There are no translations available.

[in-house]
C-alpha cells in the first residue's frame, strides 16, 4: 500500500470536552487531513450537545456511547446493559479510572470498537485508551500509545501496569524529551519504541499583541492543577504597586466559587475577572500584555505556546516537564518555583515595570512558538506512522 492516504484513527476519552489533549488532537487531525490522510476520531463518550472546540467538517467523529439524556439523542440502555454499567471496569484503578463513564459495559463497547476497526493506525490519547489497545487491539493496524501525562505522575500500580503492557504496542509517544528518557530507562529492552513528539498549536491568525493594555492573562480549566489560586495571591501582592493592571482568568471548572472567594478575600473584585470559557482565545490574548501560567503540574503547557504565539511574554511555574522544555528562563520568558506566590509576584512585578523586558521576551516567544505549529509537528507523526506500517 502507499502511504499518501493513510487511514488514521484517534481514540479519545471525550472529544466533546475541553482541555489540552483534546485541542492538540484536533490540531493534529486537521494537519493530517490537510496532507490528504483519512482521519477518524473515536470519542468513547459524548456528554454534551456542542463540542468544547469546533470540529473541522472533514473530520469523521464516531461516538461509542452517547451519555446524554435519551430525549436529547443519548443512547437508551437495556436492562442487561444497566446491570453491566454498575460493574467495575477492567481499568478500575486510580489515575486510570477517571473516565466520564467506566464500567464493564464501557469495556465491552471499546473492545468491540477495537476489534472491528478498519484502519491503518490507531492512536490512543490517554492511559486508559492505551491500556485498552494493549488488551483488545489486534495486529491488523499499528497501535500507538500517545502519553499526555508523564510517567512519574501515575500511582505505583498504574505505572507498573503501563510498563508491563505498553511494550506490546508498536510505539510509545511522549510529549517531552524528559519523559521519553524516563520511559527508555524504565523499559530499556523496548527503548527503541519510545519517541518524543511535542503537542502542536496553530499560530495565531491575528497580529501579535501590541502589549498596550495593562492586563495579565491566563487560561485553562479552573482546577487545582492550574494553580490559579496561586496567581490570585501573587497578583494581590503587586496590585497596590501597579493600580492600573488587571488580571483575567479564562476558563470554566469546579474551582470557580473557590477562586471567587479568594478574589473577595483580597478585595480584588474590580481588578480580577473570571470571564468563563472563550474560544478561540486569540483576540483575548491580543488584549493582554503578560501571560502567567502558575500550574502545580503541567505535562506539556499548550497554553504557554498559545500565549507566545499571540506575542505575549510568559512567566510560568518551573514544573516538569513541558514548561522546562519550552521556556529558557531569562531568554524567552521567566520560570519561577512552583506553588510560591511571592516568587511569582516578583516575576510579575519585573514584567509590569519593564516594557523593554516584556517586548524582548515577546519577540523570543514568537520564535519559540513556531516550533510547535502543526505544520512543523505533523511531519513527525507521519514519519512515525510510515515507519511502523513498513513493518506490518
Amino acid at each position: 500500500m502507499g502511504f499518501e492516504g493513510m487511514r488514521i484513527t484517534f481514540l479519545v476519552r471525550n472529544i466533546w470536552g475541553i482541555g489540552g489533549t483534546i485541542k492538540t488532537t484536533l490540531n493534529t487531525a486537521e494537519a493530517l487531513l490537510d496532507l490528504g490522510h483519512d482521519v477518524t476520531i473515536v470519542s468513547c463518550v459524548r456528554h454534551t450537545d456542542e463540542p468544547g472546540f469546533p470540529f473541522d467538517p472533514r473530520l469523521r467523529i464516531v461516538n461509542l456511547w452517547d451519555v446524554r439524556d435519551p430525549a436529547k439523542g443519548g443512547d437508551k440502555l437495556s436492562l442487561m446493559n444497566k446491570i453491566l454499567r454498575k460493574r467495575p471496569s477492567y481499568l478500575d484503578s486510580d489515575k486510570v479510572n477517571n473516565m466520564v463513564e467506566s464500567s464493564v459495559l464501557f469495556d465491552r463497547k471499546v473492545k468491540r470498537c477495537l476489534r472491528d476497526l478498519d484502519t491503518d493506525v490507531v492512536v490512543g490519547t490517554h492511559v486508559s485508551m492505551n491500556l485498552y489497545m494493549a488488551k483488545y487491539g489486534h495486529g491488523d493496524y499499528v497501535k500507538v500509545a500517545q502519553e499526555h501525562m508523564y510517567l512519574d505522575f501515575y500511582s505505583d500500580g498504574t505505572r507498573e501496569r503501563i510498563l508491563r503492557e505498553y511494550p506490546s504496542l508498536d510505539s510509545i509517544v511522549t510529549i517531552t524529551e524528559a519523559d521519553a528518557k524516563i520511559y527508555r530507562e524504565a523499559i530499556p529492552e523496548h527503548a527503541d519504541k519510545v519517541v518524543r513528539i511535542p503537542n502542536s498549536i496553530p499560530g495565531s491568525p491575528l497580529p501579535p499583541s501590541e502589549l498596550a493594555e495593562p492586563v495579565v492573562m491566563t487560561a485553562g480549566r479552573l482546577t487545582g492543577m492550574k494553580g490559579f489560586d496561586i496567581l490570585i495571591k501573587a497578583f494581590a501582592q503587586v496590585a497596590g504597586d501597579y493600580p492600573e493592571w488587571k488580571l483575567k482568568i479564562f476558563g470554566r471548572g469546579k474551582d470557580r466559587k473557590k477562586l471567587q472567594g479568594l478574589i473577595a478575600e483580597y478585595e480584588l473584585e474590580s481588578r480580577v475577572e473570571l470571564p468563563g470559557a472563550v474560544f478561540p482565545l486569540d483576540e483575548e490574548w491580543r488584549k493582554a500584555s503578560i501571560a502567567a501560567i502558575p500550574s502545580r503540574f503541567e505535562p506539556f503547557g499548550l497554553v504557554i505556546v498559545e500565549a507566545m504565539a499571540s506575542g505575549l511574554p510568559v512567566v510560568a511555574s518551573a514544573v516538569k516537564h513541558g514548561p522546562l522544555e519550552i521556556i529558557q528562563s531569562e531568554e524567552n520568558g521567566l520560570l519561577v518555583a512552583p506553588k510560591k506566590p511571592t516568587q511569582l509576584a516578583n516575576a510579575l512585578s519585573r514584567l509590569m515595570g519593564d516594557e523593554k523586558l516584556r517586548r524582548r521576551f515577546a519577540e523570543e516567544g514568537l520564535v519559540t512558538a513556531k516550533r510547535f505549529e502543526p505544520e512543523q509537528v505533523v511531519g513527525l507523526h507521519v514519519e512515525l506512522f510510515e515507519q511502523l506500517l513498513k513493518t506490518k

Icelandic is a North Germanic language, the language of Iceland. Its closest relatives are Faroese and certain Norwegian dialects such as Telemark dialect and Sognamål. While most West European languages have greatly reduced levels of inflection, particularly in regards to noun declension, Icelandic retains an inflectional grammar comparable to that of Latin (a member of the group of Italic languages, which shares the Indo-European roots of Germanic) or, more closely, Old Norse and Old English. The main difference between the inflectional systems of Icelandic and Latin lies in the treatment of the verb. Nouns, adjectives, pronouns and other word classes are handled in a similar way. In particular it may be mentioned that Icelandic possesses quite a few instances of oblique cases without any governing word, much like Latin (e.g., many of the various Latin ablatives have a corresponding Icelandic dative). Icelandic is an Indo-European language belonging to the North Germanic branch of the Germanic languages. It is the closest living relative of Faroese; these two languages, along with Norwegian, comprise the West Scandinavian languages, descended from the western dialects of Old Norse. Danish and Swedish make up the other branch, called the East Scandinavian languages. More recent analysis divides the North Germanic languages into insular Scandinavian and continental Scandinavian languages, grouping Norwegian with Danish and Swedish based on mutual intelligibility and the fact that Norwegian has been heavily influenced by East Scandinavian (particularly Danish) during the last millennium and has diverged considerably from both Faroese and Icelandic.